More memories of Levenson’s market.
Early oleomargarine was a pretty close substitute for butter. It had the consistency of butter except that it was white. It came with a red dot in a cellophane packet that you mixed in until the spread was the familiar yellow color of butter. A few companies mixed it for you and wrapped it in four quarter-pound sticks. Something demonic happened at that point because it no longer tasted as good. Maybe something was in that red dot they forgot.Even more mysterious, it was no longer oleomargarine. And something happened to the name. It was margarine or it was oleo but not both.
Postum was a beverage that people tried to drink during WWII when coffee was not available. It was made of wheat and molasses. It was so bad people gave it up and coffee as well. But Postum did develop a following among people with defective taste buds. The product persisted until 2007 which proves that countries should not pick fights with other countries with insufficient coffee reserves.
A pot of coffee was brewed in Levenson’s market every morning. To have with their coffee, Pop and Harry the butcher would break open a package of Tastykakes–bakery snacks that you may have never heard of if you have not been within field goal range of Philadelphia.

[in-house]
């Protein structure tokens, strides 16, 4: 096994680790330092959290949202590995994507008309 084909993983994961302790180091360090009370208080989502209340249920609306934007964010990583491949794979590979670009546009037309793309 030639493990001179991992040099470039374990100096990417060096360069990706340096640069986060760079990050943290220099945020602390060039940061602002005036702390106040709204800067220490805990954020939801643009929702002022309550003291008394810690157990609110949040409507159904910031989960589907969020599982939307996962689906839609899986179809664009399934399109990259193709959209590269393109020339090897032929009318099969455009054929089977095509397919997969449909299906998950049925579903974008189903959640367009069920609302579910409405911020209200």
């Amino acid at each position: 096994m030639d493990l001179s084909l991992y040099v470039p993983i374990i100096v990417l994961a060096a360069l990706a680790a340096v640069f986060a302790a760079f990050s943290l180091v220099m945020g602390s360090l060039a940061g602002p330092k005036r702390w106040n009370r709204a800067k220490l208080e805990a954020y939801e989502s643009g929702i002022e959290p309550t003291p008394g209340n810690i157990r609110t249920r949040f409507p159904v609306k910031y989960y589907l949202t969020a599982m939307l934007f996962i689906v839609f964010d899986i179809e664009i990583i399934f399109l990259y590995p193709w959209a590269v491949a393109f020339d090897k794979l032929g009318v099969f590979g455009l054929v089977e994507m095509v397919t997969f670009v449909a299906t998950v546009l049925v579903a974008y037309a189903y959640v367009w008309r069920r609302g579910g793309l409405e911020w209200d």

Better than Tastykakes with morning coffee were Hennie McKee’s cinnamon buns. We almost never got to have them with coffee because we sold all of Hennie’s six-packs of sticky buns every day. Most cinnamon bun variations don’t deserve to use the name. In a lifetime of searching I have found but two excellent pretenders. One I found in a small bakery in the town of Alma near the Bay of Fundy in Nova Scotia, the other a small bakery near the entrance to Stone Mountain In Georgia. I haven’t been to either place for over 25 years but they are on my route for as soon as I can get close.
During the years when I worked in Pop’s store, the mailman was Howard Conklin. Conky would often give himself a coffee break with Pop and Harry when he dropped off the mail. Conky was so likeable that after I went off to college, I would send post cards to Pop and Harry and the message would include, “Hi, Conky.”
The front door to Levenson’s Market was a single heavy glass door. You had to step up about ten inches to enter the store.
Clara was a regular customer who weighed 300 pounds. I have a clear memory of her holding open the door, turning sideways and lifting one foot to the stoop. She’d step up quickly and bring her other foot up for balance and went about her shopping.
One day I reported for duty after school and some cement had been added to the sidewalk for a six-foot radius from the door. In a smooth taper the sidewalk had been elevated six inches.
When Clara came to the store that afternoon, she opened the door and stepped straight in. She had the biggest grin when she said, “Mr. Levenson, I love the new step.”
With the tiniest of smiles Pop said, “I did it for you.”
Decades later, Random Act of Kindness made bumper sticker status.